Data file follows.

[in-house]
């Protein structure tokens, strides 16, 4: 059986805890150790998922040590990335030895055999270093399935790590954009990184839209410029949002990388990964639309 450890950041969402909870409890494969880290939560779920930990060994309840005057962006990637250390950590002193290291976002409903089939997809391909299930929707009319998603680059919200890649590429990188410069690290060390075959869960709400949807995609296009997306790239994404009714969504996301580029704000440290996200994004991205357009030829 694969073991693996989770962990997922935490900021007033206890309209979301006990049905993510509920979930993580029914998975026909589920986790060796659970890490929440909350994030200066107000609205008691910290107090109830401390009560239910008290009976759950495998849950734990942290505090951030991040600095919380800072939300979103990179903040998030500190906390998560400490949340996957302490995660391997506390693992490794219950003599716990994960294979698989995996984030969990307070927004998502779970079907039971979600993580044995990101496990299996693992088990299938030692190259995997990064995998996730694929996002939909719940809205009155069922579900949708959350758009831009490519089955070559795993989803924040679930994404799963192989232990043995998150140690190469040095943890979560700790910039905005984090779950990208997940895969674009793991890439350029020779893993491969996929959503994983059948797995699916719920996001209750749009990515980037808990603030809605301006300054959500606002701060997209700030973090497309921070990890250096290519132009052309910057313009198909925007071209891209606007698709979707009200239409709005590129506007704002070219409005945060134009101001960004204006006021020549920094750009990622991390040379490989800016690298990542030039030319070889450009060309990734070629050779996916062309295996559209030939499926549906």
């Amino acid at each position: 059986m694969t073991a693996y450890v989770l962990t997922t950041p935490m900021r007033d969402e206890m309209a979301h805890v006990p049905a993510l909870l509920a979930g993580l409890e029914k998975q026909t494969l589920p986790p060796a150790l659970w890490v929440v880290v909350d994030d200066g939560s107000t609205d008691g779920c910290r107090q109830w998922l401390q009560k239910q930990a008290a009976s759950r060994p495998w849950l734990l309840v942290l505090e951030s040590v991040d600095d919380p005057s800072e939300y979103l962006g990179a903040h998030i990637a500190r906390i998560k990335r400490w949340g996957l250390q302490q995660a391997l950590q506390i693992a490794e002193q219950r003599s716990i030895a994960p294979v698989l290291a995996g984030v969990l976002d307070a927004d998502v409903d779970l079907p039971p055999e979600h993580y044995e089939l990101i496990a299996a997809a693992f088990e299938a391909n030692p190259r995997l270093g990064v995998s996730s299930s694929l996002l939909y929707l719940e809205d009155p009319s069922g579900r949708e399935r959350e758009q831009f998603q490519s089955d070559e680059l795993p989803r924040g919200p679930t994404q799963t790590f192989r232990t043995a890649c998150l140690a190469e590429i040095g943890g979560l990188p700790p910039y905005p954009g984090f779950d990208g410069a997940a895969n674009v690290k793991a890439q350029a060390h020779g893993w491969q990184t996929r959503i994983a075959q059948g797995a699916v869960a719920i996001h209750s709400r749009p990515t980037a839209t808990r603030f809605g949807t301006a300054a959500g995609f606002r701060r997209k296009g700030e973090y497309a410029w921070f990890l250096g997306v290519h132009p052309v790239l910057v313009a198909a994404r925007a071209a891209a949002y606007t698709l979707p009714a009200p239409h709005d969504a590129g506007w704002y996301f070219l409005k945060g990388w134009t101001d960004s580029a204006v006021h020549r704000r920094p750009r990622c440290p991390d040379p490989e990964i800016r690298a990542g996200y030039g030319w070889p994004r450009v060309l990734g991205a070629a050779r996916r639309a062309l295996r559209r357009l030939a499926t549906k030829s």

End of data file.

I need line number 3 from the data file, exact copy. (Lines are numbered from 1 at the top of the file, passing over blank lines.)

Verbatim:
């Amino acid at each position: 059986m694969t073991a693996y450890v989770l962990t997922t950041p935490m900021r007033d969402e206890m309209a979301h805890v006990p049905a993510l909870l509920a979930g993580l409890e029914k998975q026909t494969l589920p986790p060796a150790l659970w890490v929440v880290v909350d994030d200066g939560s107000t609205d008691g779920c910290r107090q109830w998922l401390q009560k239910q930990a008290a009976s759950r060994p495998w849950l734990l309840v942290l505090e951030s040590v991040d600095d919380p005057s800072e939300y979103l962006g990179a903040h998030i990637a500190r906390i998560k990335r400490w949340g996957l250390q302490q995660a391997l950590q506390i693992a490794e002193q219950r003599s716990i030895a994960p294979v698989l290291a995996g984030v969990l976002d307070a927004d998502v409903d779970l079907p039971p055999e979600h993580y044995e089939l990101i496990a299996a997809a693992f088990e299938a391909n030692p190259r995997l270093g990064v995998s996730s299930s694929l996002l939909y929707l719940e809205d009155p009319s069922g579900r949708e399935r959350e758009q831009f998603q490519s089955d070559e680059l795993p989803r924040g919200p679930t994404q799963t790590f192989r232990t043995a890649c998150l140690a190469e590429i040095g943890g979560l990188p700790p910039y905005p954009g984090f779950d990208g410069a997940a895969n674009v690290k793991a890439q350029a060390h020779g893993w491969q990184t996929r959503i994983a075959q059948g797995a699916v869960a719920i996001h209750s709400r749009p990515t980037a839209t808990r603030f809605g949807t301006a300054a959500g995609f606002r701060r997209k296009g700030e973090y497309a410029w921070f990890l250096g997306v290519h132009p052309v790239l910057v313009a198909a994404r925007a071209a891209a949002y606007t698709l979707p009714a009200p239409h709005d969504a590129g506007w704002y996301f070219l409005k945060g990388w134009t101001d960004s580029a204006v006021h020549r704000r920094p750009r990622c440290p991390d040379p490989e990964i800016r690298a990542g996200y030039g030319w070889p994004r450009v060309l990734g991205a070629a050779r996916r639309a062309l295996r559209r357009l030939a499926t549906k030829s």